1

Two people laying paving stones, total area 5m x 3m, paving stones approximately 300x300, 300x600 and 600x600.

Roughly how many man hours is reasonable for this?

In particular, once dug out and hard core already down, how long just to lay the stones?

Edit in light of comments: This is not about a quote but about work being carried out. We are being charged by the hour (yes I know now this was stupid) and it took them a day to lay just under half of it.

  • 2
    As long as there are no issues maybe 2 hours to lay them down max. However I am assuming that they can get the pile relatively close to patio (200 foot walk and my estimate doubles at least) and that they have no cuts to make. If they have cuts to make all the way around I could see 5-6 hours, maybe more. – DMoore Sep 25 '13 at 16:40
  • 2
    Also, if this is due to a concern over a quoted price, I would recommend you get a couple more quotes to see how they compare. 70-80% of the quoted hours is likely how long the job would actually take, as every business rightfully needs to build in a small excess for problems and to average over jobs that go horribly wrong. (Edit: 70-80% assumes a "fair" company. Potentially higher percentage for particularly good companies that anticipate and resolve problems quickly, so as not to lose time, and lower to much lower for less reputable companies who expect poor performance from their workers) – Jacob S Sep 25 '13 at 17:15
  • 1
    how long is a piece of string? – DA01 Sep 25 '13 at 18:06
  • 1
    Depends on who is holding the string. – DMoore Sep 25 '13 at 18:16
1

Just as a reference point: I recently layed about 3x6 meter sized brick patio in about 4 hours using standard sized bricks. I had a helper who I hired off craigslist to mov the bricks from the street to the backyard(where the patio is) I payed him $60 for four hours of work and I feel like that was pretty generous. I consider landscaping to be unqualified labor so anything more than minimum wage for bigger projects is too much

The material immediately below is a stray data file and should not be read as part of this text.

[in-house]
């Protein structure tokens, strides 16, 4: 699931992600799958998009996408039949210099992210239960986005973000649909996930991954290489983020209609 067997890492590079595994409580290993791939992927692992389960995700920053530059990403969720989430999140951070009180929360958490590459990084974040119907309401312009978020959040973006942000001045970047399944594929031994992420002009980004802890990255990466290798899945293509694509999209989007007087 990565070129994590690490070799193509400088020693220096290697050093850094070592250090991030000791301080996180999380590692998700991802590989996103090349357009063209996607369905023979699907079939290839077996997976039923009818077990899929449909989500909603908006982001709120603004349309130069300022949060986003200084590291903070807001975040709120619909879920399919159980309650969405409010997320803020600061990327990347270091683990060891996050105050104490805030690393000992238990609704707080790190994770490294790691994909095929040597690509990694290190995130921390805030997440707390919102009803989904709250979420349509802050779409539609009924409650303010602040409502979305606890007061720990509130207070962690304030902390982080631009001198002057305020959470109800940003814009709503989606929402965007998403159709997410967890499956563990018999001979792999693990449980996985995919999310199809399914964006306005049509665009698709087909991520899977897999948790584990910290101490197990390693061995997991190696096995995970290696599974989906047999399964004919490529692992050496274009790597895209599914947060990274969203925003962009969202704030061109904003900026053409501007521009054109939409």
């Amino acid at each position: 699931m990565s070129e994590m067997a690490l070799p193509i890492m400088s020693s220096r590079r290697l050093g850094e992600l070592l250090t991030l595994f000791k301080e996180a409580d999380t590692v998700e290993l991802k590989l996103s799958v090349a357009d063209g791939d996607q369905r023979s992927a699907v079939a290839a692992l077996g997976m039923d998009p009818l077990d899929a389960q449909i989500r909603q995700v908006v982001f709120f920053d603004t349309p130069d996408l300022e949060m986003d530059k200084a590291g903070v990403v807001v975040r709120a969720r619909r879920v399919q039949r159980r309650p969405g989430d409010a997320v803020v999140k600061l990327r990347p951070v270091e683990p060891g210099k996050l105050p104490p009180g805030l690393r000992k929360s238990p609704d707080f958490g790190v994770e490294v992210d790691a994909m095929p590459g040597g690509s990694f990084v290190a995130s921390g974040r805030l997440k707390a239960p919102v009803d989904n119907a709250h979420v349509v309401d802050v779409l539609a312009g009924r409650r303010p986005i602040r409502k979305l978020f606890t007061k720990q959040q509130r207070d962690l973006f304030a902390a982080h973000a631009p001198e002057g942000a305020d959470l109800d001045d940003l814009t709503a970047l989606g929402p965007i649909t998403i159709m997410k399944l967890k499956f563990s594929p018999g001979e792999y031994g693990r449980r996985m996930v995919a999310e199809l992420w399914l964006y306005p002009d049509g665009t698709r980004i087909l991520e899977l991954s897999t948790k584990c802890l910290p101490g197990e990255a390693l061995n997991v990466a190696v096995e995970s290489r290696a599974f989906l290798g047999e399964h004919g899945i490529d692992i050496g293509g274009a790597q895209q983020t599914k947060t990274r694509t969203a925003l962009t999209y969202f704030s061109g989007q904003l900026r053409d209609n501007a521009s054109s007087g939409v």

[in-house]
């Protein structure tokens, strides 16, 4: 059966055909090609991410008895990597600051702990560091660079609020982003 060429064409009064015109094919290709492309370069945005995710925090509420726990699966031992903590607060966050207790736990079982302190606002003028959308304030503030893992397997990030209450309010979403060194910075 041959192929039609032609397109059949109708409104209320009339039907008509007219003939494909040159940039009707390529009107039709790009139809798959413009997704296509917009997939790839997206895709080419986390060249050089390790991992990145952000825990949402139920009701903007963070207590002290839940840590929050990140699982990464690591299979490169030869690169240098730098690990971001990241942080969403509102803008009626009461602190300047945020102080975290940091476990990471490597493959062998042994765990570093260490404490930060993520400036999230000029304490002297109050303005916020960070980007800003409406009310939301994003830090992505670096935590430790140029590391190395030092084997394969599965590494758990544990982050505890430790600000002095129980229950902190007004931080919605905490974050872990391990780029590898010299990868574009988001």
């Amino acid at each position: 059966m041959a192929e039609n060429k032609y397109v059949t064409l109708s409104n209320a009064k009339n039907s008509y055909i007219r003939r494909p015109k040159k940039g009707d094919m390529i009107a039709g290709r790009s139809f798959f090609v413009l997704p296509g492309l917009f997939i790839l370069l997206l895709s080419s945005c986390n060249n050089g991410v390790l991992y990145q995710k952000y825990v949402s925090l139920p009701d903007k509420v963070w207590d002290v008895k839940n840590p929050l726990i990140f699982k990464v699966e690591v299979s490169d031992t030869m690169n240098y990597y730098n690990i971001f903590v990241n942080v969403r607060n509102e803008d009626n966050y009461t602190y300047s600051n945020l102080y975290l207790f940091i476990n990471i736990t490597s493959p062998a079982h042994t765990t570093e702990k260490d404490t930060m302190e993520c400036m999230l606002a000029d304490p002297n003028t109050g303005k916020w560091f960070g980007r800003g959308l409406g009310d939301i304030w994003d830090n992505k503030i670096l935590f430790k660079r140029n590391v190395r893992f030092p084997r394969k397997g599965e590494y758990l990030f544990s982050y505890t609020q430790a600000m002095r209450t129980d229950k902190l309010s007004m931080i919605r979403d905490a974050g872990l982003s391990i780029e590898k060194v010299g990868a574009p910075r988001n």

• Isn't it quite difficult laying a patio properly without slabs going wonky or it sinking or cracking or anything? I would have been way too nervous to try it myself. – Corone Sep 26 '13 at 7:55
  • You have to get the base gravel compacted right and the sand properly smoothed. You also need to get the drainage tilt right. You almost always end up having to cut a row of bricks or two to make things fit. My 10X15 foot patio has held up quite nicely for 12 years, and I started out a complete amateur. -BTW instead of renting one of those vibratory tools for compaction, you can mount a half horse 1720 rpm motor on a cafetria tray, with a 5 Lb iron weight attached loosely to the motor shaft. Jiggle like crazy, but it does the job and spares you the $75 an hour fee for a rental unit. – Wayfaring Stranger Oct 14 '18 at 5:32
2

I am a professional landscaper and I know that yes the majority of the work a brain dead monkey could do but when it comes to the skilled work it is a lot harder than you think!!! I can lay about 25 square metres of random lay rough cut slabs a day. Anything over 20 is a good speed. /Obviously it all depends on how accurate your base is and the quality of slabs.

On another note £80 a day (9 hour day) is about the going rate for a basic labourer!!

1

I like to average about 30m2 per day on random slabs I reckon my 10 year old could lay more than they have 15m2 for two men is a max 1 days work even with cuts adjusting manhole covers etc

  • 2
    Hello, and welcome to Stack Exchange. There's good info here, but it's hard to understand without sentences. Would you mind cleaning it up a bit? Thanks. – Daniel Griscom Oct 13 '18 at 20:39
1

Pointed up it would take me a day if I have to make the mixes too but I expect £200+/day so two men at £120 should be able to get it done in a day. They sound like amateurs with the wrong tools to me. Very common for groundworkers to say they can lay when they can't!

  • Hello, and welcome to Home Improvement. Thanks for the answer; keep 'em coming. And, you should probably take our tour so you'll know how best to contribute here. – Daniel Griscom Oct 9 at 20:36

Your Answer

By clicking “Post Your Answer”, you agree to our terms of service, privacy policy and cookie policy

Not the answer you're looking for? Browse other questions tagged or ask your own question.